My Favorite Book About the French Revolution

This is going to sound crazy, but my favorite book about the French Revolution is about a small turtle named Mack.  Think about it.  Yertle the Turtle is the story of a despot who orders all the turtles to allow him to stand on their backs in order to build up his kingdom.  Honestly, it’s not even that different from this famous cartoon of the era, showing the first and second estates riding on the back of the third.  Like in the French Revolution, or in any revolution, it turns out that they people on the bottom have power by virtue of being on the bottom.  Mack helps overturn the order of things in the pond.  In the final illustration, he sits on Yertle’s old rock perch while Yertle is stuck in the mud.  When I taught school, I used to begin my lessons on the French Revolution with this book.

Last week, when I sat down to think up a list of picture books for older readers, I very nearly included some Seuss because I think many of the Seuss titles work extremely well as ways to begin to tackle bigger topics.  Sure, some of them hit you over the head a little bit, like The Butter Battle Book‘s blatant Cold War allegory.  However, others, like The Sneeches or The Lorax are clearly about social issues, but don’t have an exact parallel and provide a good way to begin thinking about an issue for elementary and middle school students, whether you agree with Seuss’s perspective or not.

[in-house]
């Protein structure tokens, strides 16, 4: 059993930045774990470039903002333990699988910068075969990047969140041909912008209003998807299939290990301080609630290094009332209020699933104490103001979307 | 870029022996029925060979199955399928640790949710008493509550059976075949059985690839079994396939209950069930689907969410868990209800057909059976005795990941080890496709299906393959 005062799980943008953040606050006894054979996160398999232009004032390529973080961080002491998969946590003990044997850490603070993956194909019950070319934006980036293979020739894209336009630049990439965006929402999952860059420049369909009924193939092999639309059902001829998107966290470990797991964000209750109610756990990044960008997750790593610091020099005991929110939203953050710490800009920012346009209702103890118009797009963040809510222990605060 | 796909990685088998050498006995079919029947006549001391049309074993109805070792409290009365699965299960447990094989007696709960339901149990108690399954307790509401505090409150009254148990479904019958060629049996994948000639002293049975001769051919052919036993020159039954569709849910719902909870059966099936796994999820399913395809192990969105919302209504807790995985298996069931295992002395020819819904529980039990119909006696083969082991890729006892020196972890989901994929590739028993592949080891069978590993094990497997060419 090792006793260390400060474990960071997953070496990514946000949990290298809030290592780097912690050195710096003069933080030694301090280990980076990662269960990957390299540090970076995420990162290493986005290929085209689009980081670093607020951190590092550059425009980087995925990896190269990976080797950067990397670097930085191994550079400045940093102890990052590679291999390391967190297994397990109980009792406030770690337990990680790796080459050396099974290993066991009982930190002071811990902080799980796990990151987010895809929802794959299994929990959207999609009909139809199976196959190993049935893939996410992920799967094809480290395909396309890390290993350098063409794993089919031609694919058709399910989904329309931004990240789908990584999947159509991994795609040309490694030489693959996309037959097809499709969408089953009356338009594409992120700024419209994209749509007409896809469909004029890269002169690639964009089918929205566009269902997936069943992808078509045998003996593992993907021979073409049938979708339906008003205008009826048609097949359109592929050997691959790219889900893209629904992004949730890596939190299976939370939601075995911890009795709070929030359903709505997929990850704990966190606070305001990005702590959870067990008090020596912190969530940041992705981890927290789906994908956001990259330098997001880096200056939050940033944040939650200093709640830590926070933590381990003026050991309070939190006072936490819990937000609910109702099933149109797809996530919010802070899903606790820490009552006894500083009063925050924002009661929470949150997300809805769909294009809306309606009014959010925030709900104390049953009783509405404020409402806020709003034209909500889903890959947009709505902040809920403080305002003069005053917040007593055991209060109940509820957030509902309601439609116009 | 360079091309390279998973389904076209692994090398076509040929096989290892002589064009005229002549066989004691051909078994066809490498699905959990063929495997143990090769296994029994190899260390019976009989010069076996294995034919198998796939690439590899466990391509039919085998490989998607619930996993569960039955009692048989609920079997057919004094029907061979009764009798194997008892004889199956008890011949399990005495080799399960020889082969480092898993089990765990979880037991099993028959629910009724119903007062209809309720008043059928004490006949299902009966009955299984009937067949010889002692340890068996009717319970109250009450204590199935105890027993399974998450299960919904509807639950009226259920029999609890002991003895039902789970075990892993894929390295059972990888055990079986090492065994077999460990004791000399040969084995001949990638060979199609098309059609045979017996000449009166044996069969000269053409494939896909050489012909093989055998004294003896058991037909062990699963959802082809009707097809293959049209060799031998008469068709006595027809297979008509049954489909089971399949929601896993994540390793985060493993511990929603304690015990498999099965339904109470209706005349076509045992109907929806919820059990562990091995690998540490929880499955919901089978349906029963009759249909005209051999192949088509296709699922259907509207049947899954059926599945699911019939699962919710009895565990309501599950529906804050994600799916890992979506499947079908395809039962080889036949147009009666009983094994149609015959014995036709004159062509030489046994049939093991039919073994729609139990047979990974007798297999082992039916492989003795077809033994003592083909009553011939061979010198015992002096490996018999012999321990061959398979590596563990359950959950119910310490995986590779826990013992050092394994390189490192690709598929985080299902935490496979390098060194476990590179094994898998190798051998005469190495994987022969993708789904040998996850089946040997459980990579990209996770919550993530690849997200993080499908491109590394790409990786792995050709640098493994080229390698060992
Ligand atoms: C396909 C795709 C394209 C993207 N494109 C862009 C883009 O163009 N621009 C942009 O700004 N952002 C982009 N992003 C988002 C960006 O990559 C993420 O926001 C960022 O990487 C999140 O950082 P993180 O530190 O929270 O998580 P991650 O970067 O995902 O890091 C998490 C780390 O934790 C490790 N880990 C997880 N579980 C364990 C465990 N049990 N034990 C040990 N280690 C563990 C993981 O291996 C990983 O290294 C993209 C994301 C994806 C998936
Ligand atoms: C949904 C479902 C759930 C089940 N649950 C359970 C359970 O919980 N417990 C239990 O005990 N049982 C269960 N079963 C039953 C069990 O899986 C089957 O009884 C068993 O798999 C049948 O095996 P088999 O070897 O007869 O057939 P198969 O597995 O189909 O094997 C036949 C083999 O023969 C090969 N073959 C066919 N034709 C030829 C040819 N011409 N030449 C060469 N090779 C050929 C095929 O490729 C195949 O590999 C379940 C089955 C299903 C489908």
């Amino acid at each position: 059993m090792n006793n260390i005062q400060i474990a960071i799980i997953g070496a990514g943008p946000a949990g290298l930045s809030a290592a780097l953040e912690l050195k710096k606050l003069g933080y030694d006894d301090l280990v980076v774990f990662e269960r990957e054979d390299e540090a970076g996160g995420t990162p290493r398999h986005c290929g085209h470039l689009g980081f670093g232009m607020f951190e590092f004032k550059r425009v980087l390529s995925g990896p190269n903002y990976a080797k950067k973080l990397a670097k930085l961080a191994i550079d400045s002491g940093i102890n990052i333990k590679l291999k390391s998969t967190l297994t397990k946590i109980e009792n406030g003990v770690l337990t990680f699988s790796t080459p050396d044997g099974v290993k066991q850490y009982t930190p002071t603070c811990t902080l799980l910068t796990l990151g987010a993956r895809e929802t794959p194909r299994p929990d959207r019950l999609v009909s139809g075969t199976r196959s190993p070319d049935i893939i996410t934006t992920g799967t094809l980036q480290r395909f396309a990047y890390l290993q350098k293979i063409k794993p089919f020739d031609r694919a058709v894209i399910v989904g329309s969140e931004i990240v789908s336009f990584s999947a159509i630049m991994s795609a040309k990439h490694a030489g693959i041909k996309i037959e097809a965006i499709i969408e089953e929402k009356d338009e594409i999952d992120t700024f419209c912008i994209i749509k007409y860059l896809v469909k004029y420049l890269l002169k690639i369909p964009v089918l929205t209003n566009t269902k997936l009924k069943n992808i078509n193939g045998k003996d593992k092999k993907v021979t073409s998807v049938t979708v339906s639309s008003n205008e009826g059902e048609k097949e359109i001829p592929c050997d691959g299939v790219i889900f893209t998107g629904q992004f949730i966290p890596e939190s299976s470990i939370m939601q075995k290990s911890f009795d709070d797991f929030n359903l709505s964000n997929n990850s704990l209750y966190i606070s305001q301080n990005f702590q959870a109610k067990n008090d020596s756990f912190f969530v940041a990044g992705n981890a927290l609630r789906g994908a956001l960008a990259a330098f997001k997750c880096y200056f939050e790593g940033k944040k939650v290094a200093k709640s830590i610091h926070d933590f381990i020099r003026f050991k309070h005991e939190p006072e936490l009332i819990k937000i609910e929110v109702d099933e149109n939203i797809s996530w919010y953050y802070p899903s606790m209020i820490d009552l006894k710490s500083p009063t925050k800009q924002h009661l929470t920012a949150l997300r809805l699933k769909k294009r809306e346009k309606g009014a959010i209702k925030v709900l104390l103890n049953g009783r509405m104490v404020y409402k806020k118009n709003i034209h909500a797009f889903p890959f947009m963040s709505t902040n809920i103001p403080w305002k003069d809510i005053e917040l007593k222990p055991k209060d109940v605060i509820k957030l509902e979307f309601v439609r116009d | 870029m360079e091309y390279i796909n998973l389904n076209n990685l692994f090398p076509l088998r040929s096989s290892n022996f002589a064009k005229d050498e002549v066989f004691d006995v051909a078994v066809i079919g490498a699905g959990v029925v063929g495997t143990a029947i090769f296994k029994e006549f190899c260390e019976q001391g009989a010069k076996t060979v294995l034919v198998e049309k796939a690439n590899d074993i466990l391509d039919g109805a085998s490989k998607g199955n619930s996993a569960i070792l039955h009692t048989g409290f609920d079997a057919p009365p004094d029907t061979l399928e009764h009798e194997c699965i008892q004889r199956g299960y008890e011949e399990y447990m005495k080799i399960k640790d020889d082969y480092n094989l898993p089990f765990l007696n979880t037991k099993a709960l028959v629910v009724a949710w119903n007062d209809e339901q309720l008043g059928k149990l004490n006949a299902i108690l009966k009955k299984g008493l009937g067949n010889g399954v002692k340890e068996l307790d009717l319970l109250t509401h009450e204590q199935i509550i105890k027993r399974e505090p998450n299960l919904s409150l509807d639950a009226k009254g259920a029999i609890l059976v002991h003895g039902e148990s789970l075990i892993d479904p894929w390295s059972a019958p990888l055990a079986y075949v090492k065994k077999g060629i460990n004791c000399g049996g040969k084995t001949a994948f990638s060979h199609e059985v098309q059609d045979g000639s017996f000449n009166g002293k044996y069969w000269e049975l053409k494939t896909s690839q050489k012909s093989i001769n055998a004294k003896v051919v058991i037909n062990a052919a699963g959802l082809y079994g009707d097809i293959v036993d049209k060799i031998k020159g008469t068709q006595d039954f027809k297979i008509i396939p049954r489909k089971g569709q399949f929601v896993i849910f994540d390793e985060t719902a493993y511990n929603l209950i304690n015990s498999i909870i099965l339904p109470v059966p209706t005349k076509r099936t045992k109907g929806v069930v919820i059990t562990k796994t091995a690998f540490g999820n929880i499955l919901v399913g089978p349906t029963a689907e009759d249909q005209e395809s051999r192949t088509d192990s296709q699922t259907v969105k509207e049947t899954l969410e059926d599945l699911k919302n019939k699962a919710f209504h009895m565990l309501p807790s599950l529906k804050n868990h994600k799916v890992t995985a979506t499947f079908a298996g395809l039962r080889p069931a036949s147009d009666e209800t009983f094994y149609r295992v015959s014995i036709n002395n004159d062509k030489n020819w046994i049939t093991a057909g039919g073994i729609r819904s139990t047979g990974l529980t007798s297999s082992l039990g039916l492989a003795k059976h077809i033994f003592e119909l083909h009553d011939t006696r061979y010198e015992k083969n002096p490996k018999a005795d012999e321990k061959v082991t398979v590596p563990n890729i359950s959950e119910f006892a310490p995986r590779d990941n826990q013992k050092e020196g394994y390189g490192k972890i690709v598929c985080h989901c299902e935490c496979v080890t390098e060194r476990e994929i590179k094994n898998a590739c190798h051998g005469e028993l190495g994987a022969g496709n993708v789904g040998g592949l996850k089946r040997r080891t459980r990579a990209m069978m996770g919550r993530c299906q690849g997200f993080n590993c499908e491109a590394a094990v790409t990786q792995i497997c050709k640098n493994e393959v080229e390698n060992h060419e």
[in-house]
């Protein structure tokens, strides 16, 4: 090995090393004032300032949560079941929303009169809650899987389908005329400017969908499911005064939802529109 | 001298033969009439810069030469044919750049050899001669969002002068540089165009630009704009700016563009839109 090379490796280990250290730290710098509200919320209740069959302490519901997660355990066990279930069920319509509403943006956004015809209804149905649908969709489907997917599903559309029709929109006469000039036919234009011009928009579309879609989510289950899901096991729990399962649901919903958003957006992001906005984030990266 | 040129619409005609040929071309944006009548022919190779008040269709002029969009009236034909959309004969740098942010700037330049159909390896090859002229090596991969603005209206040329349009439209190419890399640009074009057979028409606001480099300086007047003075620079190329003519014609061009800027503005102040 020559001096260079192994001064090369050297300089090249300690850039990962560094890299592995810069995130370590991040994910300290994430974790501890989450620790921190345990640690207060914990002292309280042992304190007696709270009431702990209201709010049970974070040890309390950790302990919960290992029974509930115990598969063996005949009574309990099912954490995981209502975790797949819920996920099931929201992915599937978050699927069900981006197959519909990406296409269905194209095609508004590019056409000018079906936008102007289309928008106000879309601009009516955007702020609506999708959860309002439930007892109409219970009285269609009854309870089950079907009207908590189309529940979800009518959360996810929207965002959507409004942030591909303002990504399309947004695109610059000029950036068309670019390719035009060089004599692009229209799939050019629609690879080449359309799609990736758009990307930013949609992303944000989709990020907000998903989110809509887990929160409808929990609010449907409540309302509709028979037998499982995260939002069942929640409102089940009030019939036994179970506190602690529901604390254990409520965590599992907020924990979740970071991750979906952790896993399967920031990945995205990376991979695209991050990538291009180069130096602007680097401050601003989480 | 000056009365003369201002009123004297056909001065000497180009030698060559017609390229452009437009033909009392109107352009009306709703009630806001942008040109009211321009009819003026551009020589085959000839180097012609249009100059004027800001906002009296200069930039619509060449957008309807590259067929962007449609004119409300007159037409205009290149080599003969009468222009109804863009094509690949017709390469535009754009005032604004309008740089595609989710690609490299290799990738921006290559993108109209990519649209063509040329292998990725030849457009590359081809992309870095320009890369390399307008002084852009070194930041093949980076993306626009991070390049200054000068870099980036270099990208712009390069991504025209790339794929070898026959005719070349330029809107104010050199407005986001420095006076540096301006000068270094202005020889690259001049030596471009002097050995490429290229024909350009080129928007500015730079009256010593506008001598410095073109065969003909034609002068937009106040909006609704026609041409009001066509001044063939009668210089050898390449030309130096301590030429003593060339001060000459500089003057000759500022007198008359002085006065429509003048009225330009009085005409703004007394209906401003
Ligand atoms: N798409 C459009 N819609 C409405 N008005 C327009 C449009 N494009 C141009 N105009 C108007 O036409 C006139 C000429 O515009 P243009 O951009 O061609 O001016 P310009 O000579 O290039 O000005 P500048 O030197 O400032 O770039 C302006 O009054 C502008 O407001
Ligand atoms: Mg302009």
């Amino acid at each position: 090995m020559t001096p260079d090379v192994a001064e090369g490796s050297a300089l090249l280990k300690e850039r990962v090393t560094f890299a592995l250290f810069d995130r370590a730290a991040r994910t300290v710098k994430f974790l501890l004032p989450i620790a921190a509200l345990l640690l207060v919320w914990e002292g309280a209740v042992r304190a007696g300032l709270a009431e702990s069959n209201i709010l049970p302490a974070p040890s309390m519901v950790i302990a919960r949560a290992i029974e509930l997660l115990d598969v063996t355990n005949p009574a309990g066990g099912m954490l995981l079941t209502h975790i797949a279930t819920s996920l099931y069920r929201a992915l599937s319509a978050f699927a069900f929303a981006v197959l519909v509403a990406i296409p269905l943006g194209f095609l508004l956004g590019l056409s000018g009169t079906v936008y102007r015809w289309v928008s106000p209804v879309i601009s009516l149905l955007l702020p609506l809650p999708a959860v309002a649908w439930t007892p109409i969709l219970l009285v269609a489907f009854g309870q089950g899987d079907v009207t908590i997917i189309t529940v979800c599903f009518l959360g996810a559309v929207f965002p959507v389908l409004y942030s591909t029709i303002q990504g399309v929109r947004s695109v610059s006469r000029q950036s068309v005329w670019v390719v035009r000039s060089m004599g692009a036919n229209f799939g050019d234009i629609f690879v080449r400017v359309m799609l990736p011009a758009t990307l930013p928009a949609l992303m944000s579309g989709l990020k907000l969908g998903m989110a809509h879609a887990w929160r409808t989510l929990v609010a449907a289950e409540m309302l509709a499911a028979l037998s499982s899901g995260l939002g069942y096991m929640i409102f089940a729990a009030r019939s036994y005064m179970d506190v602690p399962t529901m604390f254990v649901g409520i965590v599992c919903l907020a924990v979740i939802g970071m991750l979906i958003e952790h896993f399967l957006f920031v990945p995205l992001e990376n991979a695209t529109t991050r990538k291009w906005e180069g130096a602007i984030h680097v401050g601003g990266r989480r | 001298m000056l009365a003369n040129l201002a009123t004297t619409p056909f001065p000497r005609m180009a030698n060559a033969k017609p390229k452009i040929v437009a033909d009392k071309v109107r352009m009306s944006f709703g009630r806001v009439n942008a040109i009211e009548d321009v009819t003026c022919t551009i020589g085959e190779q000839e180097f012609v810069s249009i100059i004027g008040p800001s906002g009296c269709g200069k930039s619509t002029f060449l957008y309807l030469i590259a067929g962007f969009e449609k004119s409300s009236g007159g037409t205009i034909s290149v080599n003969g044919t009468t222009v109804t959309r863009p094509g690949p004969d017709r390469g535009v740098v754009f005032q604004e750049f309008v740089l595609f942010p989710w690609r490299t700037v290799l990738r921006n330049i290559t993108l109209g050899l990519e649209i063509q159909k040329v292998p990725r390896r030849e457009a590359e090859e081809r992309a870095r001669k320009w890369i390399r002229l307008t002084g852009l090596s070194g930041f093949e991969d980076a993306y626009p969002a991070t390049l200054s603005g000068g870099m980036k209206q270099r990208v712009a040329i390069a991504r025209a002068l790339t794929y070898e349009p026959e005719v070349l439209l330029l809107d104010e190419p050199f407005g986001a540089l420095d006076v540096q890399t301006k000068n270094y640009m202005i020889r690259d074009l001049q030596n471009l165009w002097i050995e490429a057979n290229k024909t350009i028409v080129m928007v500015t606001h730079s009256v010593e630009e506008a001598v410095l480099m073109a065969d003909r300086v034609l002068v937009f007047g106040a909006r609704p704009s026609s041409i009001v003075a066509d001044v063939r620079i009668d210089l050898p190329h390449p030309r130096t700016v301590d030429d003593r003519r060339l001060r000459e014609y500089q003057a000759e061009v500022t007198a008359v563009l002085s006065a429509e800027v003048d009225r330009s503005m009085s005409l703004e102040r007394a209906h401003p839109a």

I think this is one of the services that picture books can bring us.  They provide us with simple ways to meet complex topics.

2 thoughts on “My Favorite Book About the French Revolution

  1. “I think this is one of the services that picture books can bring us. They provide us with simple ways to meet complex topics.”

    Yes – exactly. =)

    And I love Yertle as an intro to the French Revolution – I’ll remember that when we cover it again. Thank you.

  2. My favourite picture book for older readers is a bio of the Brontes, just called ‘The Brontes’ by Catherine Brighton. The illustrations are of their inner world as much as the moors – somehow it distills an essence of the lives and novels at the same time as it expands and illuminates their childhood. so I see what you mean about simple ways/complex topics.

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